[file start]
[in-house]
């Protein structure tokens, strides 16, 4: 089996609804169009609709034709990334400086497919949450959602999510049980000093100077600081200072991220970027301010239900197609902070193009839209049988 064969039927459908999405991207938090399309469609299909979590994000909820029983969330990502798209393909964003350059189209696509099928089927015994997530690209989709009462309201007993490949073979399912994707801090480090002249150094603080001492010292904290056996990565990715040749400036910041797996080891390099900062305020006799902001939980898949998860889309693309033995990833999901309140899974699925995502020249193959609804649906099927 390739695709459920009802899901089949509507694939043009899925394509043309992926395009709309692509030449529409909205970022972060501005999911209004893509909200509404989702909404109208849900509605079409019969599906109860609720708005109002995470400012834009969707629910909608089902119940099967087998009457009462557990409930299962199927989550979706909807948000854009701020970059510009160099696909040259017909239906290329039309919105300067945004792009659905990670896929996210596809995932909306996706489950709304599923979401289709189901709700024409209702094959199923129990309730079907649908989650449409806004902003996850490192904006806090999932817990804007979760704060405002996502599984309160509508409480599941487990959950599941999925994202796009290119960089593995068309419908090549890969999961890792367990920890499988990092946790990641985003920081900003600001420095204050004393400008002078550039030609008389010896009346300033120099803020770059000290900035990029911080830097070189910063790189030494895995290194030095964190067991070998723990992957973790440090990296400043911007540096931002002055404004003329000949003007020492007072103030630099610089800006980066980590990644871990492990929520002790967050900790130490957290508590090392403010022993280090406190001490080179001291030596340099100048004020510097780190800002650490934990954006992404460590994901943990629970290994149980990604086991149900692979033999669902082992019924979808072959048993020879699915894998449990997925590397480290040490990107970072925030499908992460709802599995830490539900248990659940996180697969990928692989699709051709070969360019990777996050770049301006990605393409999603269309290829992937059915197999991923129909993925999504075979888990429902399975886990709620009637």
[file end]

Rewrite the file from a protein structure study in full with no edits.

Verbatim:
[in-house]
């Protein structure tokens, strides 16, 4: 089996609804169009609709034709990334400086497919949450959602999510049980000093100077600081200072991220970027301010239900197609902070193009839209049988 064969039927459908999405991207938090399309469609299909979590994000909820029983969330990502798209393909964003350059189209696509099928089927015994997530690209989709009462309201007993490949073979399912994707801090480090002249150094603080001492010292904290056996990565990715040749400036910041797996080891390099900062305020006799902001939980898949998860889309693309033995990833999901309140899974699925995502020249193959609804649906099927 390739695709459920009802899901089949509507694939043009899925394509043309992926395009709309692509030449529409909205970022972060501005999911209004893509909200509404989702909404109208849900509605079409019969599906109860609720708005109002995470400012834009969707629910909608089902119940099967087998009457009462557990409930299962199927989550979706909807948000854009701020970059510009160099696909040259017909239906290329039309919105300067945004792009659905990670896929996210596809995932909306996706489950709304599923979401289709189901709700024409209702094959199923129990309730079907649908989650449409806004902003996850490192904006806090999932817990804007979760704060405002996502599984309160509508409480599941487990959950599941999925994202796009290119960089593995068309419908090549890969999961890792367990920890499988990092946790990641985003920081900003600001420095204050004393400008002078550039030609008389010896009346300033120099803020770059000290900035990029911080830097070189910063790189030494895995290194030095964190067991070998723990992957973790440090990296400043911007540096931002002055404004003329000949003007020492007072103030630099610089800006980066980590990644871990492990929520002790967050900790130490957290508590090392403010022993280090406190001490080179001291030596340099100048004020510097780190800002650490934990954006992404460590994901943990629970290994149980990604086991149900692979033999669902082992019924979808072959048993020879699915894998449990997925590397480290040490990107970072925030499908992460709802599995830490539900248990659940996180697969990928692989699709051709070969360019990777996050770049301006990605393409999603269309290829992937059915197999991923129909993925999504075979888990429902399975886990709620009637």